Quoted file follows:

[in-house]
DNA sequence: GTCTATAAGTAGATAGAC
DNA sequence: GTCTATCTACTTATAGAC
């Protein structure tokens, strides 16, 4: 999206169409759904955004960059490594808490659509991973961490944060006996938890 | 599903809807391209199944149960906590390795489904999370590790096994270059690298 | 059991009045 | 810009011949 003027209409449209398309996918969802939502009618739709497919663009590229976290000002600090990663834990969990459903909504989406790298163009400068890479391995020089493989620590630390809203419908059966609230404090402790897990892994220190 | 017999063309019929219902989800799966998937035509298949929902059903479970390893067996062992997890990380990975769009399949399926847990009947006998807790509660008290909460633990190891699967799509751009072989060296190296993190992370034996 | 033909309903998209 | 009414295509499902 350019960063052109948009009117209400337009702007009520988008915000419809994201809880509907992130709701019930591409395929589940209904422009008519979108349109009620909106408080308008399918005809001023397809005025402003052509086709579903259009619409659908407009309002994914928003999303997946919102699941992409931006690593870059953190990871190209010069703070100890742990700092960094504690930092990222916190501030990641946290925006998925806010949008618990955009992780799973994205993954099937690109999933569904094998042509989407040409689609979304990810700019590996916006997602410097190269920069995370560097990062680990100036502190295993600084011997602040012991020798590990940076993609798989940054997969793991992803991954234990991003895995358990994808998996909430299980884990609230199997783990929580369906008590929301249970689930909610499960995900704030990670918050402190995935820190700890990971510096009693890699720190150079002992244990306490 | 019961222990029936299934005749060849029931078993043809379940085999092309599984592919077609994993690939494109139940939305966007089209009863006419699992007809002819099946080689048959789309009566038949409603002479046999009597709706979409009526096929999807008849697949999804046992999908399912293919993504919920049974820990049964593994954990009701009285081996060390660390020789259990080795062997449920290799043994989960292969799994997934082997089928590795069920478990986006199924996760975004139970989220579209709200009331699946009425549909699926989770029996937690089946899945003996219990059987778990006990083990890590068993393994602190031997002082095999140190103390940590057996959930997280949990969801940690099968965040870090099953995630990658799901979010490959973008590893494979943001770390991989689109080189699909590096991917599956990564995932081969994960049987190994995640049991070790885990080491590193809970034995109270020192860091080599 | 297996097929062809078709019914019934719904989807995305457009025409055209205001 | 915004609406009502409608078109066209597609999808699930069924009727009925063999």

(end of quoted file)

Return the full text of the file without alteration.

[in-house]
DNA sequence: GTCTATAAGTAGATAGAC
DNA sequence: GTCTATCTACTTATAGAC
């Protein structure tokens, strides 16, 4: 999206169409759904955004960059490594808490659509991973961490944060006996938890 | 599903809807391209199944149960906590390795489904999370590790096994270059690298 | 059991009045 | 810009011949 003027209409449209398309996918969802939502009618739709497919663009590229976290000002600090990663834990969990459903909504989406790298163009400068890479391995020089493989620590630390809203419908059966609230404090402790897990892994220190 | 017999063309019929219902989800799966998937035509298949929902059903479970390893067996062992997890990380990975769009399949399926847990009947006998807790509660008290909460633990190891699967799509751009072989060296190296993190992370034996 | 033909309903998209 | 009414295509499902 350019960063052109948009009117209400337009702007009520988008915000419809994201809880509907992130709701019930591409395929589940209904422009008519979108349109009620909106408080308008399918005809001023397809005025402003052509086709579903259009619409659908407009309002994914928003999303997946919102699941992409931006690593870059953190990871190209010069703070100890742990700092960094504690930092990222916190501030990641946290925006998925806010949008618990955009992780799973994205993954099937690109999933569904094998042509989407040409689609979304990810700019590996916006997602410097190269920069995370560097990062680990100036502190295993600084011997602040012991020798590990940076993609798989940054997969793991992803991954234990991003895995358990994808998996909430299980884990609230199997783990929580369906008590929301249970689930909610499960995900704030990670918050402190995935820190700890990971510096009693890699720190150079002992244990306490 | 019961222990029936299934005749060849029931078993043809379940085999092309599984592919077609994993690939494109139940939305966007089209009863006419699992007809002819099946080689048959789309009566038949409603002479046999009597709706979409009526096929999807008849697949999804046992999908399912293919993504919920049974820990049964593994954990009701009285081996060390660390020789259990080795062997449920290799043994989960292969799994997934082997089928590795069920478990986006199924996760975004139970989220579209709200009331699946009425549909699926989770029996937690089946899945003996219990059987778990006990083990890590068993393994602190031997002082095999140190103390940590057996959930997280949990969801940690099968965040870090099953995630990658799901979010490959973008590893494979943001770390991989689109080189699909590096991917599956990564995932081969994960049987190994995640049991070790885990080491590193809970034995109270020192860091080599 | 297996097929062809078709019914019934719904989807995305457009025409055209205001 | 915004609406009502409608078109066209597609999808699930069924009727009925063999």